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Visiting Bracebridge, Ontario: remembering the 1885 vessel the 'Queen of the Isles'

Updated on July 15, 2011
Provincial flag of Ontario
Provincial flag of Ontario | Source
Rudder and propeller from the 1885 'Queen of the Isles' on display at Bracebridge, Muskoka, Ontario
Rudder and propeller from the 1885 'Queen of the Isles' on display at Bracebridge, Muskoka, Ontario | Source
Historical panel for the 'Queen of the Isles' display, Bracebridge
Historical panel for the 'Queen of the Isles' display, Bracebridge | Source

Commemorating marine transportation in 19th century Ontario

The 'Queen of the Isles' was a vessel which is commemorated at Bracebridge, in the Muskoka District Municipality of Ontario.

Some history

The vessel was built in Orillia in 1885. Originally this 27.8 tonne, 21.9 metre long vessel served as a passenger yacht on Lake Simcoe and the Bay of Quinte. With a 15 hp engine, the 'Queen' was regarded as fairly fast for her time.

When the 'Queen of the Isles' came to Lake Muskoka, it first served there as a yacht also, in association with the Brighton Beach Hotel. In 1895 it replaced the 'Rosseau' as a scowboat, from thence working as a tug, and proving to be much faster than the vessel it replaced.

From 1925 until 1934 the 'Queen of the Isles' served as a tug and workboat for boatbuilder Captain Levi Fraser. After this, it was dismantled and abandoned near what is now the Wellington Street Bridge, in Bracebridge.

The display

Thus for many years the remains of the vessel were ignored. But in 1993, during unrelated work, its remains were discovered and local opinion deemed it suitable to preserve its rudder and screw propeller as an exhibit, by way of a reminder of local marine heritage. This was accomplished by 1995, when these items from the vessel were mounted, together with an interpretive panel, close to one of the banks of the Muskoka River, facing the Bracebridge Falls, near the centre of the town.

The 'Queen of the Isles' showed therefore by its history how technological developments put it in a position to outclass other vessels in Ontarian waters, before it itself was surpassed by other vessels, built more recently. Its story also arguably demonstrates that a decades' old vessel might not be regarded at the end of its natural. commercial life as having historical value, but that this perception might definitely develop with the passage of time.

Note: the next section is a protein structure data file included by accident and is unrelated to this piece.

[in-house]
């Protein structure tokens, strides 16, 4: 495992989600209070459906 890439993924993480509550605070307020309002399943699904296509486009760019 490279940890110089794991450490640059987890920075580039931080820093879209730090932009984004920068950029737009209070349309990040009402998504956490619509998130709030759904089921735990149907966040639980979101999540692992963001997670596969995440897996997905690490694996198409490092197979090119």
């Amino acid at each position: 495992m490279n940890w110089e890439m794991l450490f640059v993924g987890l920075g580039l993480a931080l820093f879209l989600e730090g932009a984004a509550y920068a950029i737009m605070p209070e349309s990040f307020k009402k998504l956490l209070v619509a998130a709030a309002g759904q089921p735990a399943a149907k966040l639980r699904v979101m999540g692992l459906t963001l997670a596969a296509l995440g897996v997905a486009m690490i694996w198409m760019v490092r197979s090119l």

Also worth seeing

In Bracebridge itself, the High Falls attract many summer visitors. Woodchester Villa is an interesting 19th century octagon house, now a museum.

Muskoka Falls (distance: 4.4 kilometres) the Pioneer Cairn and the Peterson Road plaque are of historic interest.

Gravenhurst (distance: 18.1 kilometres); from here, the 'Segwun' sails regularly on Lake Muskoka.


How to get there: Toronto Pearson Airport (distance: 179.2 kilometres) to which Air Canada and WestJet fly from many North American destinations, is the largest international airport within accessible distance to Bracebridge, which is situated north of Toronto by road via Highways 400 and 11. Car hire is available at Toronto Pearson Airport. Ontario Northland operates rail services to Bracebridge from Toronto Union Station. Some facilities may be withdrawn, without notice. For up to date information, please check with the airline or your travel agent.

MJFenn is an independent travel writer based in Ontario, Canada.


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